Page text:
ST. ALBANS — Aleah looks like a normal 10-month-old baby. She may even be more playful and happy then your average toddler. With an infectious grin, it’s rare to catch her without a joyous twinkle in her eyes.
“Even when she’s sick, she’s still smiling,” her mother, Sabrina Wimble, says.
Aleah is sick a lot. It’s because she’s been diagnosed with Cystic Fibrosis (CF), a terminal illness that can cause persistent lung infections because of thick, sticky mucus that constantly builds up in the body. This mucus allows germs to thrive and multiply constantly.
About 80-90 percent of patients with CF deal with pancreatic insufficiency. This is where the thick mucus blocks ducts that usually transport critical enzymes to the intestines to digest food. Because the enzymes don’t get to the food, the body is not able to absorb and metabolize nutrients properly.
“It basically means she doesn’t have a pancreas,” Wimble explained through tears.
Aleah loves to eat, but she can’t gain weight.
“The smaller she is, the more vulnerable she is to sickness,” Wimble said.
So in order to get the nutrients she needs from the food she eats, Aleah must take a pill with every snack or meal she eats. At 10-months-old she’s up to 17 pills a day, and it’s only expected to increase.
By speaking with them, you would think Aleah’s mother and father, Nick Trivento, have been dealing with the symptoms and consequences of CF for years. From the hospital visits, the pills, the monthly doctor visits, to the equipment and machines used every day to keep Aleah healthy, it’s as if the young couple has experienced medical training themselves. But they hadn’t even heard of CF until Aleah was born.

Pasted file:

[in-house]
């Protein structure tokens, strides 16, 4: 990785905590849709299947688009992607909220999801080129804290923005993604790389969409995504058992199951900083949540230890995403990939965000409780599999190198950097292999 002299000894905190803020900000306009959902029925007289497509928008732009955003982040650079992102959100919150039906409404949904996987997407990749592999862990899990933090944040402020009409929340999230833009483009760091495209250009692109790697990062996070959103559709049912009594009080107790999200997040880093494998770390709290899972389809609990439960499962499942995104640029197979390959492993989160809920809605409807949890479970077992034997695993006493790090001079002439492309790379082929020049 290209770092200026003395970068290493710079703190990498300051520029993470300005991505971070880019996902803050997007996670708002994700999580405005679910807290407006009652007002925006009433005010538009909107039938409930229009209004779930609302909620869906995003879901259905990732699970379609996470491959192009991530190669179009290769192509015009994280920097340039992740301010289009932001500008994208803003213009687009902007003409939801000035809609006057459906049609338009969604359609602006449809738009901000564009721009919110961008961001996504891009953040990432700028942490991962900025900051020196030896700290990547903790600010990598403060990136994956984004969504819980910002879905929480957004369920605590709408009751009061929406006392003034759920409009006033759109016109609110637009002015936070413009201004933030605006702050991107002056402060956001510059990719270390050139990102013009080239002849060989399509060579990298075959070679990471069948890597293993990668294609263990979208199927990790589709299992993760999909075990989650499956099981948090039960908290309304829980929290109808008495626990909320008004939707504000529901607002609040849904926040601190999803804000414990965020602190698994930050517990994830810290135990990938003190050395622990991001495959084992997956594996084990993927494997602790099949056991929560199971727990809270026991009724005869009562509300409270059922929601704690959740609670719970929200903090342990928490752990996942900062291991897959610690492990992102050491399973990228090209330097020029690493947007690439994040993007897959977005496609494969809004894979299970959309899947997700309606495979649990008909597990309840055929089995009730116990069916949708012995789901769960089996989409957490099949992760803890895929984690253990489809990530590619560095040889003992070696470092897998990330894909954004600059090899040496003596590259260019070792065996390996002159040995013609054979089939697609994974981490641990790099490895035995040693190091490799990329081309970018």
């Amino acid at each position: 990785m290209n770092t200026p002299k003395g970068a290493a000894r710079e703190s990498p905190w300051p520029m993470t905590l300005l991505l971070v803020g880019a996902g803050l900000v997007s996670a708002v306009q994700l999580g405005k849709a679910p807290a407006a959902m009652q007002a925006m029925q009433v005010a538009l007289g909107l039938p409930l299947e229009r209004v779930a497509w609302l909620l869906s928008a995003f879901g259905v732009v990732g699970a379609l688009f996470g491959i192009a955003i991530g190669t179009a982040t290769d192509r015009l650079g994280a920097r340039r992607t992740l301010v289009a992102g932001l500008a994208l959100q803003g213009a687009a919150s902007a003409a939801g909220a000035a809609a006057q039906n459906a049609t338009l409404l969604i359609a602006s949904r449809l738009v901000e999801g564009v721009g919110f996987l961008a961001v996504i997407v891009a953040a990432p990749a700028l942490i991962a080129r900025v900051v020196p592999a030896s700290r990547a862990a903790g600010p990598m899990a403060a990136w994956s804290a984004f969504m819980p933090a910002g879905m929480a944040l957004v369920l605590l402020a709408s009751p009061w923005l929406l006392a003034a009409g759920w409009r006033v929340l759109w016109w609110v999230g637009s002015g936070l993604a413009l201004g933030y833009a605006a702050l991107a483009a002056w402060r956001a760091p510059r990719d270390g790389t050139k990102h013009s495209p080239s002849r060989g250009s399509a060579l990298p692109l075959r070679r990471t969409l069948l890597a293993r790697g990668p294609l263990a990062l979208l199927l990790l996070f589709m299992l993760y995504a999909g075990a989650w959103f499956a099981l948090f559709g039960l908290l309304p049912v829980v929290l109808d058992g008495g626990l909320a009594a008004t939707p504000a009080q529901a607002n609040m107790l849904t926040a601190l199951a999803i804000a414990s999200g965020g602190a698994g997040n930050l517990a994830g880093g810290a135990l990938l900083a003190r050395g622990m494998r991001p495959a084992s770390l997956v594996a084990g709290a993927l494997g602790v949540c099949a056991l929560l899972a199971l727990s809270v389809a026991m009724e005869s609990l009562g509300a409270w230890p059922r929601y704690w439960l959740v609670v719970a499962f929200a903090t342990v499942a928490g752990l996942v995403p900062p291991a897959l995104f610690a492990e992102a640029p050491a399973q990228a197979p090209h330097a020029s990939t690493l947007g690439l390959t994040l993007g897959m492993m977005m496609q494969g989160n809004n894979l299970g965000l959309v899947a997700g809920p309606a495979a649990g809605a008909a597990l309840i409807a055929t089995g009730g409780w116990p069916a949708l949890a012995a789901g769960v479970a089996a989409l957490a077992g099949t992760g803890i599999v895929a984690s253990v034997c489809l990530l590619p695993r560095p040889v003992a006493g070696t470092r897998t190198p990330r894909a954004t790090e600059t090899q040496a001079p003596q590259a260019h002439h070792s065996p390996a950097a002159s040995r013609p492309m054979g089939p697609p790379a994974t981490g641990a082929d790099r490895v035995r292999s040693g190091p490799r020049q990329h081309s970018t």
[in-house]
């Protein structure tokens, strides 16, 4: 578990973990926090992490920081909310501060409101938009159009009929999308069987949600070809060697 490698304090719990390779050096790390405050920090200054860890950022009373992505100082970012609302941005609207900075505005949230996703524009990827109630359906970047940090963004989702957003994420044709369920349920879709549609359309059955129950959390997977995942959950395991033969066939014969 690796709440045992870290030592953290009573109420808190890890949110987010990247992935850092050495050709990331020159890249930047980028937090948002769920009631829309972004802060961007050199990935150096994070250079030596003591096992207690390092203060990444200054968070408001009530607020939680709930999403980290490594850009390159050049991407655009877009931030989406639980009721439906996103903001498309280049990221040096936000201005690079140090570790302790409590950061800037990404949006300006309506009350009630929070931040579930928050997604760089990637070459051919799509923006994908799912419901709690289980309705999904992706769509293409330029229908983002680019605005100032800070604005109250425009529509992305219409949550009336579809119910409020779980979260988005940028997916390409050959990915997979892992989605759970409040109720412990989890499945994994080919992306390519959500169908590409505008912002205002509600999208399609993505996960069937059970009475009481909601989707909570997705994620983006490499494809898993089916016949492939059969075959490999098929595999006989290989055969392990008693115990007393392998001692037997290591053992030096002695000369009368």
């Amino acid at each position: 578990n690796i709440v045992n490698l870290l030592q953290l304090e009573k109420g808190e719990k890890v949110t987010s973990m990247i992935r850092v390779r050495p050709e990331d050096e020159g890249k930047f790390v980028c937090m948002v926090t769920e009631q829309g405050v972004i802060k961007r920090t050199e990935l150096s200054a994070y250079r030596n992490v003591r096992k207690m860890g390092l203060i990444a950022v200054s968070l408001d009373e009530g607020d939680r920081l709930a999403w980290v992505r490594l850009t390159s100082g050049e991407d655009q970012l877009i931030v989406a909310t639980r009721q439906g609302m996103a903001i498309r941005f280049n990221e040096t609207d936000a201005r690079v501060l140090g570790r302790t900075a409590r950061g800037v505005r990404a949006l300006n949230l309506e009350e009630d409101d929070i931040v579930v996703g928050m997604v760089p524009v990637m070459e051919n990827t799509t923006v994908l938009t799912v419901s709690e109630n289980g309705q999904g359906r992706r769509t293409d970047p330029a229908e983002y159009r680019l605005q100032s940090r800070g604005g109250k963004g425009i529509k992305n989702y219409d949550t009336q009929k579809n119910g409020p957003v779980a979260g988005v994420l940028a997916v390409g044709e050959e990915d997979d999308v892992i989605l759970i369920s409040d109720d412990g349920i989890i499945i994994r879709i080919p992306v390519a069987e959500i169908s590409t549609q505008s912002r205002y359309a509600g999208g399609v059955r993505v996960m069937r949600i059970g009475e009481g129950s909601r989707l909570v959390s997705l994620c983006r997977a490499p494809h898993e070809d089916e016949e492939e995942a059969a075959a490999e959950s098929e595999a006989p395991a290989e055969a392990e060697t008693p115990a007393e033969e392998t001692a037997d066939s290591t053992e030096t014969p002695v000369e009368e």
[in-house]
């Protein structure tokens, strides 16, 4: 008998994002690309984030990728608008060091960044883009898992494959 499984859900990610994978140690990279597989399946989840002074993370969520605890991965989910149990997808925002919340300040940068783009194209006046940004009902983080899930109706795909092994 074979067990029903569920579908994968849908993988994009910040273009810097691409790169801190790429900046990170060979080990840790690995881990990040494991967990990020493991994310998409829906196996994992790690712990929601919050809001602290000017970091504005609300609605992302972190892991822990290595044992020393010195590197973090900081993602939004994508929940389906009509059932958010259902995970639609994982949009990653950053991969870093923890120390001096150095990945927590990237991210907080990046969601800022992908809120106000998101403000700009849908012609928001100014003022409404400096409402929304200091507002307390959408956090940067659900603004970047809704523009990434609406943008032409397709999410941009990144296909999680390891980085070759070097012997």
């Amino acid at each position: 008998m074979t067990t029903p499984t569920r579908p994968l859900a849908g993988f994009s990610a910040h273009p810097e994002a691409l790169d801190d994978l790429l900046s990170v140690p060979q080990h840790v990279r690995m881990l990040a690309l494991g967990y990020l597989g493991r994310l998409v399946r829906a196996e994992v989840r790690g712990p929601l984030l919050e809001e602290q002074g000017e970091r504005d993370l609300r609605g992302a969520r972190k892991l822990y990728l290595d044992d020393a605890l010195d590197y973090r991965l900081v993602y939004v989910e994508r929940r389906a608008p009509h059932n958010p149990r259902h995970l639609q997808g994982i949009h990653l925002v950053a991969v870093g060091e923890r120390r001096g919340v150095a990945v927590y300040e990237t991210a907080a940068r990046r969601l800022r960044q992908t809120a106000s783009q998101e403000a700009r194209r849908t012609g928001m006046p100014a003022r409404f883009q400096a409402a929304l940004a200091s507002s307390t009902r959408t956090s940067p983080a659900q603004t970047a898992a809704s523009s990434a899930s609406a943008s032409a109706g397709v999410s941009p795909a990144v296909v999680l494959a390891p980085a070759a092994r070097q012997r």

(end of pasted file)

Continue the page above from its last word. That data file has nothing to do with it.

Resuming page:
“We were just blindsided a week after she was born, and then it became our life,” Wimble said.
But it didn’t take long for the young couple to become experts on the illness. In the first couple months after Aleah was born, she was in and out of the hospital. Within six months she was diagnosed with a lung infection, keeping both Wimble and Trivento at the University of Vermont’s Children’s Hospital in Burlington for weeks at a time and away from their full–time jobs.
“We had to keep missing work, and it got to the point where we couldn’t even pay our rent,” Wimble said.
That’s when Shari Bashaw stepped in. Bashaw, who is the couple’s landlord, also helps manage the Jim Bashaw Cancer and Catstrophic Illness Fund. She encouraged the young couple to apply.
“Once I sent in the application, I forgot about it. But then a few weeks later I got the check in the mail, and it was just- wow…” Wimble said.
The funds helped the couple pay their rent and get back on their feet, as they hammered out how to make sure Aleah got the proper care she needed, while Trivento and Wimble managed their full–time jobs.
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